Questioning colleagues on their assumptions, and never accepting any form of the “it’s how we’ve done it before” rationale.” – Punk Marketing (2009)
Italian Vogue editor since ’88, Franca Sozzani dished (her rather personal) dirt about fashion bloggers on her own blog yesterday (read here). She likened the recent phenomenon to a “viral cold.” Her post boiled down to her belief that fashion bloggers are uneducated, overblown nobodies who do not deserve the presence they are gaining within the industry, specifically citing fashion shows bloggers have been invited to over recent years.
I was stopped-in-my-tracks-stunned when reading her very candid post. I was also baffled that Franca Sozzani, was allowing, clearly, personal opinions to blur into a business posture. (Don’t mistake your blog as a personal journal if it has your name on it! Before spilling volatile vinegar, one must consider that it has the power to clear a room and a little goes a long way.) After reading her emotional vomit, I pondered her statements from my computer. How does stating her frustration help her as an editor/designer, push her brand further, and how will it be received or not within the fashion industry?
Realizing that people don’t care about your business and certainly not your marketing unless you give them a serious, no bullshit reason to care.” – Punk Marketing (2009)
I was troubled by her clear loss of sight that the fashion industry is not all art for designers to convene over, deciding which of the privileged and beautiful should wear their art. It could never be that in order for it to succeed. Her personal opinions were rather one-sided. Sozzani has beef with the fact that bloggers tend to have very little background in fashion and, therefore, are not able to articulate and interpret designs, professionally. She felt, that, in turn, lack of understanding can create criticism from bloggers toward designers unfairly. This clearly caused her a disconnect between the undeniable relationship between designer, brand, and blogger that has evolved as technology has become readily accessible across the globe.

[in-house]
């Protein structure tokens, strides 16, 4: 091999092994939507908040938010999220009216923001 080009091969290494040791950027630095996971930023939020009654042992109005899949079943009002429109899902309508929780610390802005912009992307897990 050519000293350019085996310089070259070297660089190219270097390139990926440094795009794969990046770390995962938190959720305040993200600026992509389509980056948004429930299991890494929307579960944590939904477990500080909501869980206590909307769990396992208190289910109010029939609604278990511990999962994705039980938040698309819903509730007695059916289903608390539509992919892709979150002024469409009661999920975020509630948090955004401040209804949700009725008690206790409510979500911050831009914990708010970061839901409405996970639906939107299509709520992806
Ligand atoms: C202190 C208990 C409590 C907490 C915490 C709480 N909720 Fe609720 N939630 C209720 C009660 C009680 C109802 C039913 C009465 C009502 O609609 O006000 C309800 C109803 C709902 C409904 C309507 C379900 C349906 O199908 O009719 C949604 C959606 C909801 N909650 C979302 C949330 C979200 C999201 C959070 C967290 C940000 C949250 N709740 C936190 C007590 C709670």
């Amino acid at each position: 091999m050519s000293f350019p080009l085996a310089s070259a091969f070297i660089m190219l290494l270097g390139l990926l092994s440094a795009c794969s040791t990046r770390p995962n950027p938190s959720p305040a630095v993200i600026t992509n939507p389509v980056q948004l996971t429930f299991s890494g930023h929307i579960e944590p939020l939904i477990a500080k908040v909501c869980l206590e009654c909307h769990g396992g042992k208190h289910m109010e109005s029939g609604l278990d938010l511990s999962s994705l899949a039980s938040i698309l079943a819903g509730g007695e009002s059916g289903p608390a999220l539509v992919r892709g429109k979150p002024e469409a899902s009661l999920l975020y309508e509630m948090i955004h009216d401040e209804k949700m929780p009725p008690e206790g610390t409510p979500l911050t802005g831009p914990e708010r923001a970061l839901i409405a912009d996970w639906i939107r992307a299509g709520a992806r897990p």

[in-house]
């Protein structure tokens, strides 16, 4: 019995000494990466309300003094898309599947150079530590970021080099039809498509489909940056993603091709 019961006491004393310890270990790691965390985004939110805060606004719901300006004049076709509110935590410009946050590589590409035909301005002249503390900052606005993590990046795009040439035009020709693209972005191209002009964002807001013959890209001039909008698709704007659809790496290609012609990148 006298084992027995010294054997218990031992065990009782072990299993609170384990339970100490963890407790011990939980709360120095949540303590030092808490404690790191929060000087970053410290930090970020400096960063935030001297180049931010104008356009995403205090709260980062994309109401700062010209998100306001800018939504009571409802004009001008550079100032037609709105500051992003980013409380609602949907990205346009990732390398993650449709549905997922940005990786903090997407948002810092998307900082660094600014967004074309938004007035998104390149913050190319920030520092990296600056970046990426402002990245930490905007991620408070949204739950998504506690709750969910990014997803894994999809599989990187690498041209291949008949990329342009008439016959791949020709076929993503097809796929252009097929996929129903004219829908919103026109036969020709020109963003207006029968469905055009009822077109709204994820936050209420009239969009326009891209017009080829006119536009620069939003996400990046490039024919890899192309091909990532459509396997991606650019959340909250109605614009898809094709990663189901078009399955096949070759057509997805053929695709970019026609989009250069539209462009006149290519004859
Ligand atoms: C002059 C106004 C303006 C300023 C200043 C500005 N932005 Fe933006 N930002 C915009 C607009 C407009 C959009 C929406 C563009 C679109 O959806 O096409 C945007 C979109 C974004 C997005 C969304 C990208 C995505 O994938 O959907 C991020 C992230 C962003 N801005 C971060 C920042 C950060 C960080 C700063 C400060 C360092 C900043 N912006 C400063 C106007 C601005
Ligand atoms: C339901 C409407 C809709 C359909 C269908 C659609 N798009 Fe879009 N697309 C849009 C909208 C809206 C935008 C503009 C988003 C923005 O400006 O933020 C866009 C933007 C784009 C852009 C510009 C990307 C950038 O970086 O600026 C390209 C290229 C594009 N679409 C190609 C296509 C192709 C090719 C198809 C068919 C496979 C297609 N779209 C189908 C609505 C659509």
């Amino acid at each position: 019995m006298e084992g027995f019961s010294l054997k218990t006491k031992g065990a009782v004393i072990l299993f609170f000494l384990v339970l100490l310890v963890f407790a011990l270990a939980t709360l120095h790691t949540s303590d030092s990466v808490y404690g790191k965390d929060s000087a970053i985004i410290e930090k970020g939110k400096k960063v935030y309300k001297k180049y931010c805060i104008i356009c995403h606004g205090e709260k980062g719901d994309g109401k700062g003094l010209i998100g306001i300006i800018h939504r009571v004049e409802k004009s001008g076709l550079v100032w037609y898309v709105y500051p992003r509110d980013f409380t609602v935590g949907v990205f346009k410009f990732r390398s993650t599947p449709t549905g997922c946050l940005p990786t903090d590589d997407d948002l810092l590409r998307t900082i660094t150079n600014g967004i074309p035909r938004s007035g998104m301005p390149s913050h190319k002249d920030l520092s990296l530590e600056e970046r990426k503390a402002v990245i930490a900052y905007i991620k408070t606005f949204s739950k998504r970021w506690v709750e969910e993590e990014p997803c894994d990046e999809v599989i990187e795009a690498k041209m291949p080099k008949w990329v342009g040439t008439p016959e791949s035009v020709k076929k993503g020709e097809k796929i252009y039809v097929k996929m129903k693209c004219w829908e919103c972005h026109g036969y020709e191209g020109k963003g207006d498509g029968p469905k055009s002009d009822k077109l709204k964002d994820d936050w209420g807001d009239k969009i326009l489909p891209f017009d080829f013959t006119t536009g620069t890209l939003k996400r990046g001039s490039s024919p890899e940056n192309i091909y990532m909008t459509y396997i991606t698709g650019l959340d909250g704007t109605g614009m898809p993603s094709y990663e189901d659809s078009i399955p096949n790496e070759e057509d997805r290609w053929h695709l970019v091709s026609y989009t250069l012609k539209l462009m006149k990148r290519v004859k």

Hiring people not based on the amount of relevant experience they have in your industry but on how the unique skills they have will help the organization grow.” – Punk Marketing (2009)
1 for All, All for 1
The fashion Industry has different, multi-level platforms that have each been assigned a job with its own purpose and intent. There is one main goal amongst these different platforms and that is for the industry to succeed and progress toward the future, which does not necessarily mean that they need to work from top to bottom, but often times, side by side. Included in the different platforms are brands, bloggers, designers, marketers, etc. From design conception to roll out and, finally, into the consumers closet, these platforms offer a matrix of how they work, as co-heirs, shifting in public dominance during the different phases, across the industry.
“Get off your ass and join the revolution” – Punk Marketing (2009) – best advice ever